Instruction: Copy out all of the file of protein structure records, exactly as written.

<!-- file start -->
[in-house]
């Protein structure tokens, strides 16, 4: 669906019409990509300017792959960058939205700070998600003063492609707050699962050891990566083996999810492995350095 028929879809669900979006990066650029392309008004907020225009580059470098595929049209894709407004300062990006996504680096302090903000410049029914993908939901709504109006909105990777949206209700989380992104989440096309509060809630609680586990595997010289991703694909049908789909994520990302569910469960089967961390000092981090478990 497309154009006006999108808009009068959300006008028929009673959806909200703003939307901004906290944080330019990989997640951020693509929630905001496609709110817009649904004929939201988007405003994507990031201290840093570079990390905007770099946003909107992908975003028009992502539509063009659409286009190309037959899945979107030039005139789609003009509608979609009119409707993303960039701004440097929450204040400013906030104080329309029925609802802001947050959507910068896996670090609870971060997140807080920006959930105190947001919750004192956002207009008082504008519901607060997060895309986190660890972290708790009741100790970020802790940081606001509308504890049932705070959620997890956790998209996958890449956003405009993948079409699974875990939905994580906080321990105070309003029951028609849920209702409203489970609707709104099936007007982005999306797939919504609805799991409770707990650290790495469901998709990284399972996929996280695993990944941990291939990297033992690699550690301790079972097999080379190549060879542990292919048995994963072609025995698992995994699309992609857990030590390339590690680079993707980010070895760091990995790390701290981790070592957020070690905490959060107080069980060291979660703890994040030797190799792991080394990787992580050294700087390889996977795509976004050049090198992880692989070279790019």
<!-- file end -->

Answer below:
[in-house]
């Protein structure tokens, strides 16, 4: 669906019409990509300017792959960058939205700070998600003063492609707050699962050891990566083996999810492995350095 028929879809669900979006990066650029392309008004907020225009580059470098595929049209894709407004300062990006996504680096302090903000410049029914993908939901709504109006909105990777949206209700989380992104989440096309509060809630609680586990595997010289991703694909049908789909994520990302569910469960089967961390000092981090478990 497309154009006006999108808009009068959300006008028929009673959806909200703003939307901004906290944080330019990989997640951020693509929630905001496609709110817009649904004929939201988007405003994507990031201290840093570079990390905007770099946003909107992908975003028009992502539509063009659409286009190309037959899945979107030039005139789609003009509608979609009119409707993303960039701004440097929450204040400013906030104080329309029925609802802001947050959507910068896996670090609870971060997140807080920006959930105190947001919750004192956002207009008082504008519901607060997060895309986190660890972290708790009741100790970020802790940081606001509308504890049932705070959620997890956790998209996958890449956003405009993948079409699974875990939905994580906080321990105070309003029951028609849920209702409203489970609707709104099936007007982005999306797939919504609805799991409770707990650290790495469901998709990284399972996929996280695993990944941990291939990297033992690699550690301790079972097999080379190549060879542990292919048995994963072609025995698992995994699309992609857990030590390339590690680079993707980010070895760091990995790390701290981790070592957020070690905490959060107080069980060291979660703890994040030797190799792991080394990787992580050294700087390889996977795509976004050049090198992880692989070279790019």